A look inside Winslow Justice Court and Winslow recidivism rates
Winslow’s Justice Court is in Precinct 2 and overseen by Judge B. J. Little. The Navajo-Hopi Observer was able to spend time with Judge Little inquiring about the court’s methods and operation. The following are Little’s observations about justice in Winslow.
NHO: What has surprised you the most about this court operation?
Judge: What has really surprised me is the high number of cases that go through this small court. The court calendar is full here in Winslow.
NHO: What would be one thing you learned about being a judge here in Winslow which was surprising?
Judge: I have learned how important it is to partner with local providers of social services and counseling services to address the long term changes needed for successful rehabilitation of offenders.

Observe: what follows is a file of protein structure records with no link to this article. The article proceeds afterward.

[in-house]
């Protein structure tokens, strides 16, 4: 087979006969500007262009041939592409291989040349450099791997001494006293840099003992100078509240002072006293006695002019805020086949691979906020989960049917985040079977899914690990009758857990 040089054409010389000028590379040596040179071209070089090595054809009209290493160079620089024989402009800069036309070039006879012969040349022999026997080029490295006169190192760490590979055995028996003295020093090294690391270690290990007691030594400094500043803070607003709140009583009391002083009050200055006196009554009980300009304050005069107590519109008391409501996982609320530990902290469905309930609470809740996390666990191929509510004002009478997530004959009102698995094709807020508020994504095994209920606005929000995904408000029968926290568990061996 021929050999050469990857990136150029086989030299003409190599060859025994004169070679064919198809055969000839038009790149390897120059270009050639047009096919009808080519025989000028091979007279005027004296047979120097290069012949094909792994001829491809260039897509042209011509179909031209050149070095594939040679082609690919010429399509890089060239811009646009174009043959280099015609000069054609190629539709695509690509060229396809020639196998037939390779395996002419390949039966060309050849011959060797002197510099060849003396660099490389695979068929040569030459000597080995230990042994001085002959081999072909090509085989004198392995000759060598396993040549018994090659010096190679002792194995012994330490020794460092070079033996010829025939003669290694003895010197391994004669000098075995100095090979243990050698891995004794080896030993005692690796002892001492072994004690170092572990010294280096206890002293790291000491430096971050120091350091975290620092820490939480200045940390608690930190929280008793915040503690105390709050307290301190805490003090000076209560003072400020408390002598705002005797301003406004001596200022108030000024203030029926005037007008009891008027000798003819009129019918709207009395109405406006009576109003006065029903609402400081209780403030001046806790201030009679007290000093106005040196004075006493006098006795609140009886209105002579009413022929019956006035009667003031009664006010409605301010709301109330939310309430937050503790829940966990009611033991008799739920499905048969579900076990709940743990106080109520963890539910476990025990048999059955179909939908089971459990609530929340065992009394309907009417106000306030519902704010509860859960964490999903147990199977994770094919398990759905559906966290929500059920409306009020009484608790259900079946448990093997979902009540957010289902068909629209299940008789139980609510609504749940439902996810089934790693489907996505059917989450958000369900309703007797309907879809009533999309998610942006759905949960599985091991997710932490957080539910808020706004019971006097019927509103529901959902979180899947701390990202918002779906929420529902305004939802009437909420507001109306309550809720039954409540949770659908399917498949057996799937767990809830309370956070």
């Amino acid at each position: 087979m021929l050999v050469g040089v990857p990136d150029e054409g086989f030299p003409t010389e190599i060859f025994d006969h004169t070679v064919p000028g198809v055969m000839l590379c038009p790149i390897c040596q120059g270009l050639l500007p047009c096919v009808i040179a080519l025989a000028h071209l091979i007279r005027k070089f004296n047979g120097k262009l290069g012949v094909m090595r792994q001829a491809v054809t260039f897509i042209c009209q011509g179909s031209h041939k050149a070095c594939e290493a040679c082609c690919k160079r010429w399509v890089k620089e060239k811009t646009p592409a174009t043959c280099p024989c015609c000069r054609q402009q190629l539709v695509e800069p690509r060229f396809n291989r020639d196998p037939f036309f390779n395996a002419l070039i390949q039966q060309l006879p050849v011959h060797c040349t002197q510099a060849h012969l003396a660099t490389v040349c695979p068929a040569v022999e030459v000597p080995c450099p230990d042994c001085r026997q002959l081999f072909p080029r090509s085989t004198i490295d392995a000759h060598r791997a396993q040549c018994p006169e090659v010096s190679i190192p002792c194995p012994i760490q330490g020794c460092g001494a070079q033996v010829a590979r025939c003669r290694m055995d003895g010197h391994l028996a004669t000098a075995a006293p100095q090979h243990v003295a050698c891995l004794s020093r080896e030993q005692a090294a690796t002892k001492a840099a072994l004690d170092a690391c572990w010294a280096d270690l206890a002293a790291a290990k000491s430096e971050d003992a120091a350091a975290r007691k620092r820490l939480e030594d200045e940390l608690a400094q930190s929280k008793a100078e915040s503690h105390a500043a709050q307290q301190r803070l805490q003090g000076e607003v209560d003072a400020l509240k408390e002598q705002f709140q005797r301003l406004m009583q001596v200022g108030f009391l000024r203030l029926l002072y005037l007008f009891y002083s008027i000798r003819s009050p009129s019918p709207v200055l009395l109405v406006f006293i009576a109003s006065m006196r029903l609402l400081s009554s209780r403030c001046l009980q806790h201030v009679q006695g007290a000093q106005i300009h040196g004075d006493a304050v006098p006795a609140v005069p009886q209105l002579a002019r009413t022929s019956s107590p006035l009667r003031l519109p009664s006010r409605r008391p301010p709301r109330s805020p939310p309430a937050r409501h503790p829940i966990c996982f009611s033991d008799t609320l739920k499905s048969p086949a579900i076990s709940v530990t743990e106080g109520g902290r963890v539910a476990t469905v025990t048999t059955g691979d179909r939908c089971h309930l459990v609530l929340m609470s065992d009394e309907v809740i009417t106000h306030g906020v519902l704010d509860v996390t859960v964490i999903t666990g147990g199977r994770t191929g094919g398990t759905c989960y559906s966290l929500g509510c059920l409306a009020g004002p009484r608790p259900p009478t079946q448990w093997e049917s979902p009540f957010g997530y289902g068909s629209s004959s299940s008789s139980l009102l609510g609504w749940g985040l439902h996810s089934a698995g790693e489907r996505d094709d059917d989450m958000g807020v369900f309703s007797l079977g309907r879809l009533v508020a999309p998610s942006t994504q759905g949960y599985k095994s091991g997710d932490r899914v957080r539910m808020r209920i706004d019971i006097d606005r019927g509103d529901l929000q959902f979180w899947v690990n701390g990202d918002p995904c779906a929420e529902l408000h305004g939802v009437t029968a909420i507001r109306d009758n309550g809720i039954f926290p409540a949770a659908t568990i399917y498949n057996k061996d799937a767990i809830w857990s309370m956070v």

Repeated incarcerations for repeat offenders, especially alcohol related offences, is not a solution to the addictive behavior. Here we work to provide coordination of care for our offenders. Eighty to 90 percent of our clients’ involvement in various misdemeanor crime is directly related to alcohol abuse. We are very fortunate to have our providers who appear monthly here in court with their individuals in need of help where we have a public forum discussing the offender’s progress or lack of.
NHO: Are repeat offenders a problem?
Judge: It’s a big problem. Trespass, theft and public intoxication are many of the repeat offences. But what we do is continually work to counsel and educate and hope that some time the information we provide will “click” and change will occur. But in the monthly public review with the provider, the offender begins to see the counselor is an advocate rather than a disciplinarian.
NHO: How many years have you lived in Winslow?
Judge: Twenty-four years. I grew up in Holbrook. Almost my whole life has been in northeastern Arizona.
NHO: What was your role with the Winslow High School Football?
Judge: Yes I was their Defensive Coordinator for 18 years and Head Football coach for five more years.
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